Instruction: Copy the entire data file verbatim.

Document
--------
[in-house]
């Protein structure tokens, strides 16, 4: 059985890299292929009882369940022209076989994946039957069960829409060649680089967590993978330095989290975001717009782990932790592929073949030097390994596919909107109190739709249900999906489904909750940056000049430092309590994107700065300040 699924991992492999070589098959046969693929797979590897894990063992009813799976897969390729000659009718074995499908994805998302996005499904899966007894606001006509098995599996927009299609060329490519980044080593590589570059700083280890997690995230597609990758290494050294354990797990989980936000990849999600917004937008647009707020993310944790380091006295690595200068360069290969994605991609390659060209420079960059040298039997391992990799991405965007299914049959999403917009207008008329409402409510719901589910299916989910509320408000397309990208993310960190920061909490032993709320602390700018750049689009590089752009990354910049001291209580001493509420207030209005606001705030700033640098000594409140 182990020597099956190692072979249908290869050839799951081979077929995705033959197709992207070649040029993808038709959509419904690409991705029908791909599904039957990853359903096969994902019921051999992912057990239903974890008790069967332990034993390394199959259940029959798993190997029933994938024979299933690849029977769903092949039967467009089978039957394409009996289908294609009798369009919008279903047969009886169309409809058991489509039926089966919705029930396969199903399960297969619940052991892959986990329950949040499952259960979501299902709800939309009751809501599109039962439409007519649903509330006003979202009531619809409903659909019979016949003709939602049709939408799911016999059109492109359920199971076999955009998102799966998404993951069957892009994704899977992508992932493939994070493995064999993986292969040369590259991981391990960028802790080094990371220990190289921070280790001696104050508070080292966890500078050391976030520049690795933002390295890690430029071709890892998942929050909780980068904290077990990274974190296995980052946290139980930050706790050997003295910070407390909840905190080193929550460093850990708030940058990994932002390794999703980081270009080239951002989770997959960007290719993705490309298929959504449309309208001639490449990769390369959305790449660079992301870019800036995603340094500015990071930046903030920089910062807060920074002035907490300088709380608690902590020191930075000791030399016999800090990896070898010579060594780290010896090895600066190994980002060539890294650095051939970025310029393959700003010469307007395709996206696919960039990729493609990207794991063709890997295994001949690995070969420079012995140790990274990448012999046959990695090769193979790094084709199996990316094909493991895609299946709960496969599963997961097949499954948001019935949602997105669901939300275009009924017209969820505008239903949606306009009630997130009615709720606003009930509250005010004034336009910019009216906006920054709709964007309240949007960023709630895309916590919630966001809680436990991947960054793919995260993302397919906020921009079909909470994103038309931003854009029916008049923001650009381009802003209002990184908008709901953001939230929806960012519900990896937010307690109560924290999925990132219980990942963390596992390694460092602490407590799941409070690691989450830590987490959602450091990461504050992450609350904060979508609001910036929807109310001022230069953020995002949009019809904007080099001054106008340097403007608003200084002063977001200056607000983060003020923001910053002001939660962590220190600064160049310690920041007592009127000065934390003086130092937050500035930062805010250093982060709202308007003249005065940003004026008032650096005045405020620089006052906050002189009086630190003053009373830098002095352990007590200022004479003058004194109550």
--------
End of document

[in-house]
């Protein structure tokens, strides 16, 4: 059985890299292929009882369940022209076989994946039957069960829409060649680089967590993978330095989290975001717009782990932790592929073949030097390994596919909107109190739709249900999906489904909750940056000049430092309590994107700065300040 699924991992492999070589098959046969693929797979590897894990063992009813799976897969390729000659009718074995499908994805998302996005499904899966007894606001006509098995599996927009299609060329490519980044080593590589570059700083280890997690995230597609990758290494050294354990797990989980936000990849999600917004937008647009707020993310944790380091006295690595200068360069290969994605991609390659060209420079960059040298039997391992990799991405965007299914049959999403917009207008008329409402409510719901589910299916989910509320408000397309990208993310960190920061909490032993709320602390700018750049689009590089752009990354910049001291209580001493509420207030209005606001705030700033640098000594409140 182990020597099956190692072979249908290869050839799951081979077929995705033959197709992207070649040029993808038709959509419904690409991705029908791909599904039957990853359903096969994902019921051999992912057990239903974890008790069967332990034993390394199959259940029959798993190997029933994938024979299933690849029977769903092949039967467009089978039957394409009996289908294609009798369009919008279903047969009886169309409809058991489509039926089966919705029930396969199903399960297969619940052991892959986990329950949040499952259960979501299902709800939309009751809501599109039962439409007519649903509330006003979202009531619809409903659909019979016949003709939602049709939408799911016999059109492109359920199971076999955009998102799966998404993951069957892009994704899977992508992932493939994070493995064999993986292969040369590259991981391990960028802790080094990371220990190289921070280790001696104050508070080292966890500078050391976030520049690795933002390295890690430029071709890892998942929050909780980068904290077990990274974190296995980052946290139980930050706790050997003295910070407390909840905190080193929550460093850990708030940058990994932002390794999703980081270009080239951002989770997959960007290719993705490309298929959504449309309208001639490449990769390369959305790449660079992301870019800036995603340094500015990071930046903030920089910062807060920074002035907490300088709380608690902590020191930075000791030399016999800090990896070898010579060594780290010896090895600066190994980002060539890294650095051939970025310029393959700003010469307007395709996206696919960039990729493609990207794991063709890997295994001949690995070969420079012995140790990274990448012999046959990695090769193979790094084709199996990316094909493991895609299946709960496969599963997961097949499954948001019935949602997105669901939300275009009924017209969820505008239903949606306009009630997130009615709720606003009930509250005010004034336009910019009216906006920054709709964007309240949007960023709630895309916590919630966001809680436990991947960054793919995260993302397919906020921009079909909470994103038309931003854009029916008049923001650009381009802003209002990184908008709901953001939230929806960012519900990896937010307690109560924290999925990132219980990942963390596992390694460092602490407590799941409070690691989450830590987490959602450091990461504050992450609350904060979508609001910036929807109310001022230069953020995002949009019809904007080099001054106008340097403007608003200084002063977001200056607000983060003020923001910053002001939660962590220190600064160049310690920041007592009127000065934390003086130092937050500035930062805010250093982060709202308007003249005065940003004026008032650096005045405020620089006052906050002189009086630190003053009373830098002095352990007590200022004479003058004194109550």